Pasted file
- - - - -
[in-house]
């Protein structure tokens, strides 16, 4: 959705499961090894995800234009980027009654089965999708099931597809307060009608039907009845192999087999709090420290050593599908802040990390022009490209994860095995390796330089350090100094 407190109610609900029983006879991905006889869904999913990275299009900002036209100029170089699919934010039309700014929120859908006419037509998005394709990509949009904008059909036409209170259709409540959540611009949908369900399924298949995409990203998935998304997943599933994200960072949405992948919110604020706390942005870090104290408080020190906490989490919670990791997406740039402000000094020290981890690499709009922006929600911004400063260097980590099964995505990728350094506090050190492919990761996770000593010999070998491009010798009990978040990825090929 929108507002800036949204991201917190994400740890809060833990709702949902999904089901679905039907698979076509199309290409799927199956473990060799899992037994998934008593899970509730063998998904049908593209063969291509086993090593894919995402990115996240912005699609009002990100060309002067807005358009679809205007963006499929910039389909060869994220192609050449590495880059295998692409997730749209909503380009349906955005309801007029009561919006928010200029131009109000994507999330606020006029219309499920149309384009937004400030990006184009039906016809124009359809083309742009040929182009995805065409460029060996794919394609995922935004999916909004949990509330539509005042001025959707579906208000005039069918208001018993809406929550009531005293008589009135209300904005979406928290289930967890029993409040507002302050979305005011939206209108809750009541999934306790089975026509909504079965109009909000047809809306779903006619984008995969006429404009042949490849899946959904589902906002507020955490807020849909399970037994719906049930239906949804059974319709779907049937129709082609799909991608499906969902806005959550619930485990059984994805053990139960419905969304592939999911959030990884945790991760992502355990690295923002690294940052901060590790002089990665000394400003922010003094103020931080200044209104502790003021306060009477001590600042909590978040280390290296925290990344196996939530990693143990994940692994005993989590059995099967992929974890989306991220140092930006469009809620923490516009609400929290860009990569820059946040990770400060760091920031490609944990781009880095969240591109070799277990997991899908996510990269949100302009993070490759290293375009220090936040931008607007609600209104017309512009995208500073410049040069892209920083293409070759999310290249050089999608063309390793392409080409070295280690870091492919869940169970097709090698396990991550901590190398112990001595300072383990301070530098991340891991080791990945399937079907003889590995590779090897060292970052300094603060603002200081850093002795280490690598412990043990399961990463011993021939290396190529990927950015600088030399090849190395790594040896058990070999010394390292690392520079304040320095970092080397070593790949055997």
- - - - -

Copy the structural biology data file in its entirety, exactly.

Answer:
[in-house]
């Protein structure tokens, strides 16, 4: 959705499961090894995800234009980027009654089965999708099931597809307060009608039907009845192999087999709090420290050593599908802040990390022009490209994860095995390796330089350090100094 407190109610609900029983006879991905006889869904999913990275299009900002036209100029170089699919934010039309700014929120859908006419037509998005394709990509949009904008059909036409209170259709409540959540611009949908369900399924298949995409990203998935998304997943599933994200960072949405992948919110604020706390942005870090104290408080020190906490989490919670990791997406740039402000000094020290981890690499709009922006929600911004400063260097980590099964995505990728350094506090050190492919990761996770000593010999070998491009010798009990978040990825090929 929108507002800036949204991201917190994400740890809060833990709702949902999904089901679905039907698979076509199309290409799927199956473990060799899992037994998934008593899970509730063998998904049908593209063969291509086993090593894919995402990115996240912005699609009002990100060309002067807005358009679809205007963006499929910039389909060869994220192609050449590495880059295998692409997730749209909503380009349906955005309801007029009561919006928010200029131009109000994507999330606020006029219309499920149309384009937004400030990006184009039906016809124009359809083309742009040929182009995805065409460029060996794919394609995922935004999916909004949990509330539509005042001025959707579906208000005039069918208001018993809406929550009531005293008589009135209300904005979406928290289930967890029993409040507002302050979305005011939206209108809750009541999934306790089975026509909504079965109009909000047809809306779903006619984008995969006429404009042949490849899946959904589902906002507020955490807020849909399970037994719906049930239906949804059974319709779907049937129709082609799909991608499906969902806005959550619930485990059984994805053990139960419905969304592939999911959030990884945790991760992502355990690295923002690294940052901060590790002089990665000394400003922010003094103020931080200044209104502790003021306060009477001590600042909590978040280390290296925290990344196996939530990693143990994940692994005993989590059995099967992929974890989306991220140092930006469009809620923490516009609400929290860009990569820059946040990770400060760091920031490609944990781009880095969240591109070799277990997991899908996510990269949100302009993070490759290293375009220090936040931008607007609600209104017309512009995208500073410049040069892209920083293409070759999310290249050089999608063309390793392409080409070295280690870091492919869940169970097709090698396990991550901590190398112990001595300072383990301070530098991340891991080791990945399937079907003889590995590779090897060292970052300094603060603002200081850093002795280490690598412990043990399961990463011993021939290396190529990927950015600088030399090849190395790594040896058990070999010394390292690392520079304040320095970092080397070593790949055997």